Since the World Health Organization endorsement for its use, a number of diagnostic trials have been conducted in high TB-burden countries, two of which we know the results.[5,6] These studies have demonstrated increased rates of TB confirmation with Xpert but no impact on overall TB notifications, including in the setting where this accurate and rapid test became available in routine practice. One of the possible explanations is a tendency among physicians in high-burden countries to treat TB empirically (i.e., based on clinical and radiological criteria). More importantly, the one trial that assessed patients’ morbidity and mortality reported no such impact of Xpert implementation.[6,8]
We aimed to evaluate the effect of Xpert implementation on patients’ treatment outcomes in public health primary care clinics of two cities with a high TB incidence rate (over 90/100,000 inhabitants) in Brazil. We hypothesized that a more sensitive and rapid tool for confirmation of TB diagnosis could (i) reduce treatment loss to follow up, assuming that patients would more easily commit to a 6-month treatment regimen if their disease was laboratory confirmed, (ii) increase successful treatment outcome rates, assuming that less false positive clinical diagnosis would result in less inadequate empiric treatment and (iii) reduce other unfavourable outcomes by early detection of rifampicin resistant TB.
The study was approved by the National Ethics Board (Comissão Nacional de Ética em Pesquisa-CONEP, #494/2011), the Rio de Janeiro Municipal Health Department Review Board (CEP SMS # 236/11) and the Tropical Medicine Foundation of Manaus Review Board (CEP FMT/HVD, November 24, 2011). The need for informed consent was waived by the three ethical boards based on the researchers’ claim that this was an implementation of a diagnostic test in routine practice and only routine reporting data were used for the analysis.
We previously reported on the data collection methods for a stepped-wedge trial comparing TB diagnosis and notification rates using a single sputum sample Xpert assay (intervention arm) versus two sample sputum smear microscopy (baseline arm). In brief, data from patients notified with TB in the Brazilian national TB information system (SINAN) were linked to test results in the laboratory information system (GAL). Automated and manual linkage was performed using name of the patient, name of the mother, sex and date of birth. The study was conducted from February 4 to October 4 2012 in Rio de Janeiro and Manaus, two cities with high TB incidence rates (over 90/100,000 inhabitants in 2012). Xpert MTB/RIF was implemented in 14 laboratories that diagnose 70% of patients in both cities. Each laboratory contributed to both arms of the trial (smear examination or Xpert MTB/RIF as the primary laboratory test), but the time point at which a lab moved from the smear arm to the Xpert arm was randomized. Because of expectedly low positive predictive value for a Xpert rifampicin resistance result, no immediate changes in management of genotypically detected rifampicin-resistant cases were recommended during the study period: patients were started on first-line drugs (FLD) while waiting for culture and phenotypic drug-susceptibility testing (DST) results. Treatment outcomes reported in SINAN were added to the study database in January 2014 (9 months after the last Xpert MTB/RIF test performed within the trial period, corresponding to a minimum follow up period of 15 months and a maximum of 23 months).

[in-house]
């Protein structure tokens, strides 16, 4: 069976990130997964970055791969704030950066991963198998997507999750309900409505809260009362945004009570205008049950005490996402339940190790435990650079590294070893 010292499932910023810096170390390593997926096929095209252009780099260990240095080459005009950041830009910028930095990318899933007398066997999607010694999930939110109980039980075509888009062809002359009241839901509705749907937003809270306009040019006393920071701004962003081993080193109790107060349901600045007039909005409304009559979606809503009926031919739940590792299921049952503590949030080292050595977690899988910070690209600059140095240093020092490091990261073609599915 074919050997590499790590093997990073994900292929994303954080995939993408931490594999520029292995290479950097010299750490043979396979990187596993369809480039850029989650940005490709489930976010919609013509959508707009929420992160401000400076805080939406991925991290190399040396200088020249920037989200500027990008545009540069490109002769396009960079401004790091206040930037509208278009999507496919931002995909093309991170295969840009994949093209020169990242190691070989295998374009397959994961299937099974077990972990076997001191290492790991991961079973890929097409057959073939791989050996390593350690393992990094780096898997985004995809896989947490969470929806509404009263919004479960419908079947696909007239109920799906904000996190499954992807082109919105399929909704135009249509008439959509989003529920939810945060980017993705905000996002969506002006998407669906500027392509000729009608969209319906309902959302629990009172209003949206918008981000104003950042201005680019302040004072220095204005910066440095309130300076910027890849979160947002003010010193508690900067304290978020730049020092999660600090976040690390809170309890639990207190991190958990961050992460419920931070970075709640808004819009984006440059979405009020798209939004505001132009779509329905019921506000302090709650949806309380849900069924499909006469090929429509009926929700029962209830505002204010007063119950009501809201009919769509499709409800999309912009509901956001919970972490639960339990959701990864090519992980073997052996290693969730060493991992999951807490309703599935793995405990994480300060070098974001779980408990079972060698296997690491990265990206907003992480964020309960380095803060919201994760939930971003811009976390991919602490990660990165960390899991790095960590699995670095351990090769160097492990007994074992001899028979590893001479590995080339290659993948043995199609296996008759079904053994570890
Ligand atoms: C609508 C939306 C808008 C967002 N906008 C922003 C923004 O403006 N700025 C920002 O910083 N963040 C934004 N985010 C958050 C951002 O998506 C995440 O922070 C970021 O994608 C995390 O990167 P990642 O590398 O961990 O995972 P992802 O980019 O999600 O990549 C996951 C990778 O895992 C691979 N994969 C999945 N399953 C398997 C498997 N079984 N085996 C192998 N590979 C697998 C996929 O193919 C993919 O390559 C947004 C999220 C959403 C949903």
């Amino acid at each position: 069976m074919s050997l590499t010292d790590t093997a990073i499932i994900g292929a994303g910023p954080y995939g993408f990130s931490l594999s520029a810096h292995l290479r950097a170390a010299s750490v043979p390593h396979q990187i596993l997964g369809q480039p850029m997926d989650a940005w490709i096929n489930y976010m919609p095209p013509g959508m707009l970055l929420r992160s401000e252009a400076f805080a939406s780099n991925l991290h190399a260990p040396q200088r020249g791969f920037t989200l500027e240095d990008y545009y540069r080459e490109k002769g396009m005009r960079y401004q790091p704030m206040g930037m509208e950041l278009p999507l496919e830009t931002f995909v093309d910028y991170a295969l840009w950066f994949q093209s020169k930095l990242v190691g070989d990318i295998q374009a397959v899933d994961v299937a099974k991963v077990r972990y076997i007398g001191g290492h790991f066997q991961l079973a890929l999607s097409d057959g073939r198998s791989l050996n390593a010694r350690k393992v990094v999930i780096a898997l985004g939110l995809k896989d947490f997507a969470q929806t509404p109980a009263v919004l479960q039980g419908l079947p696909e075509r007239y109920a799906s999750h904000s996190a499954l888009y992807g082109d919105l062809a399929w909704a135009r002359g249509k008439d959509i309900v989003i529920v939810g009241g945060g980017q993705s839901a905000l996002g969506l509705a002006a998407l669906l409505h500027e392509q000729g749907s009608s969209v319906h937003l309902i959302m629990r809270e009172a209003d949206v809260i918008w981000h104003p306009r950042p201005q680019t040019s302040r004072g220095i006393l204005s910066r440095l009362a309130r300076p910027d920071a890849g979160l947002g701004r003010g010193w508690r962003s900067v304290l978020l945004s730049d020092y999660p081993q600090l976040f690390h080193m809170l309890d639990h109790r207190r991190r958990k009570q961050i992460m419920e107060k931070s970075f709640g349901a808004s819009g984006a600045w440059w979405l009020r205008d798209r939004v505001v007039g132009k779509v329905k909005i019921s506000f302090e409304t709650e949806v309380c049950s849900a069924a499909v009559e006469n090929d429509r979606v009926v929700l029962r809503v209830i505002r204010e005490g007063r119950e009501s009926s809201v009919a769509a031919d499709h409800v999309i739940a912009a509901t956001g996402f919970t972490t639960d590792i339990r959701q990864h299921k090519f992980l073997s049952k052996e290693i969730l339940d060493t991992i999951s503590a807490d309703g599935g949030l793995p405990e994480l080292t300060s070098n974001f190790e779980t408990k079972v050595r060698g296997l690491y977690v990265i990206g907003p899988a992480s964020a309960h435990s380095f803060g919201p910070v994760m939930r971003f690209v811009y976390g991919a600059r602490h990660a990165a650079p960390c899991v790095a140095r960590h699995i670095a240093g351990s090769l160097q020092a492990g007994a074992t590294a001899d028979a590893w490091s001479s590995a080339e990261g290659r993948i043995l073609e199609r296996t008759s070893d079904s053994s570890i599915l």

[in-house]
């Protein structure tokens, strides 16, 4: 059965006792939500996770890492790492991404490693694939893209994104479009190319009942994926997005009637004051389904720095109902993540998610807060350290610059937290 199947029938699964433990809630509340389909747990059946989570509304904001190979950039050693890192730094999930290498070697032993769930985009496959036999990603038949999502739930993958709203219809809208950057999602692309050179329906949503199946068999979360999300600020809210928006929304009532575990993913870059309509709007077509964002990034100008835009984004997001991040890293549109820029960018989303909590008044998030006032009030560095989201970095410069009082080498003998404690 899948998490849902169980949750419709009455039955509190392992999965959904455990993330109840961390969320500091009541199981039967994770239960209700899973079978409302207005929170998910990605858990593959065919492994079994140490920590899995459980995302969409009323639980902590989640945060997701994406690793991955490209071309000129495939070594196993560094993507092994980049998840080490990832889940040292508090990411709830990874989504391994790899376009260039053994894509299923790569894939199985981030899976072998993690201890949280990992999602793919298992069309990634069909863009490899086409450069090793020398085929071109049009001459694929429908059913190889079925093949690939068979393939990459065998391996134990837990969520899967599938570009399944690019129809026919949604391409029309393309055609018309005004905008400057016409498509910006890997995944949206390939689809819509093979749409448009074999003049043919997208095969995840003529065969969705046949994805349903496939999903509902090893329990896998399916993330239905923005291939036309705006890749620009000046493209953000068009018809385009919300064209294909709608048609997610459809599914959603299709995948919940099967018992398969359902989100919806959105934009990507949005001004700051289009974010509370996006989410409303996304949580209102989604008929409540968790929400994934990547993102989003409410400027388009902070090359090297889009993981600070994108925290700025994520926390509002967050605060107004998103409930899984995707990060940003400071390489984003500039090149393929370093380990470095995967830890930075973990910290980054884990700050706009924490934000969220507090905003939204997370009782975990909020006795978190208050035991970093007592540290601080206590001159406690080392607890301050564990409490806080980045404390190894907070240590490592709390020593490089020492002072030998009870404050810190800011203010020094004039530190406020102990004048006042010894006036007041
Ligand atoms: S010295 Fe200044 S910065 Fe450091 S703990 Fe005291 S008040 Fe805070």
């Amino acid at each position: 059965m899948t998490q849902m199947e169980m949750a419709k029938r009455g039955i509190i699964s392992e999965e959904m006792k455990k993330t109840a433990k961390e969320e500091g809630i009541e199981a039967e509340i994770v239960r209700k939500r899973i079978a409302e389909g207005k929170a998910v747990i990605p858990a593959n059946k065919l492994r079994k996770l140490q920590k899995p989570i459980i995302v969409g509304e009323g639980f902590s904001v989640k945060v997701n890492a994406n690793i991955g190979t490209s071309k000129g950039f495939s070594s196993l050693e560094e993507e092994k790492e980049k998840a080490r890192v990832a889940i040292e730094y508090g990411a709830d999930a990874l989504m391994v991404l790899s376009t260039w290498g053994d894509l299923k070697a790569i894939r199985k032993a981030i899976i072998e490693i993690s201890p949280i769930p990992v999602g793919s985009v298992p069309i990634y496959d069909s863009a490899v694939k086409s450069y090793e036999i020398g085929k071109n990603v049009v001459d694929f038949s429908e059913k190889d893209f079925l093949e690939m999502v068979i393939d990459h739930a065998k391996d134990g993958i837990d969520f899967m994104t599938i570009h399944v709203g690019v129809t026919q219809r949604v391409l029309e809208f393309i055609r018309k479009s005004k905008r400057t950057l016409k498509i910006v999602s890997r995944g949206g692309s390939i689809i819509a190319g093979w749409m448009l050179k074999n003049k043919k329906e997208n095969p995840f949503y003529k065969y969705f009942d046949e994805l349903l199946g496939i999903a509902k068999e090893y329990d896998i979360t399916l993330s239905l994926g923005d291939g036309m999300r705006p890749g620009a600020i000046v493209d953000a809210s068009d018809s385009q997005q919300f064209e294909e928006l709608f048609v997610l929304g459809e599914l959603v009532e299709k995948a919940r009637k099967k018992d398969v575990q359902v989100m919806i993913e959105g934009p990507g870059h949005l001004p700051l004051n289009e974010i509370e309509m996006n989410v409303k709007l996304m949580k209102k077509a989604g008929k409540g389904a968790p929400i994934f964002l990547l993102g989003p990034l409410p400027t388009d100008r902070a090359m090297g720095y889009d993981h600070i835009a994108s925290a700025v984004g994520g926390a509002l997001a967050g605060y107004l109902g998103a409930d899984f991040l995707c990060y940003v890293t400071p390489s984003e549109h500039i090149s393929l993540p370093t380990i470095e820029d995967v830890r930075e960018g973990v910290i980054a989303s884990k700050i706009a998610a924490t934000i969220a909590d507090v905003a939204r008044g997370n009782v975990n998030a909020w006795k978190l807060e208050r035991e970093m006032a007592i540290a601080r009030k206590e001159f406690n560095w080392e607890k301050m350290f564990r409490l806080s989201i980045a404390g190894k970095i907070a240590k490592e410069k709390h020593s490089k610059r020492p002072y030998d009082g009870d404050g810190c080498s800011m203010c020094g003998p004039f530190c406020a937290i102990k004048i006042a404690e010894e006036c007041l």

For the present study, we also linked data from cases in SINAN to the mortality information system (SIM) and to the resistant-TB system (SITE-TB), using the same linkage strategy as used previously with the laboratory information system GAL. The final anonymized database is available on request.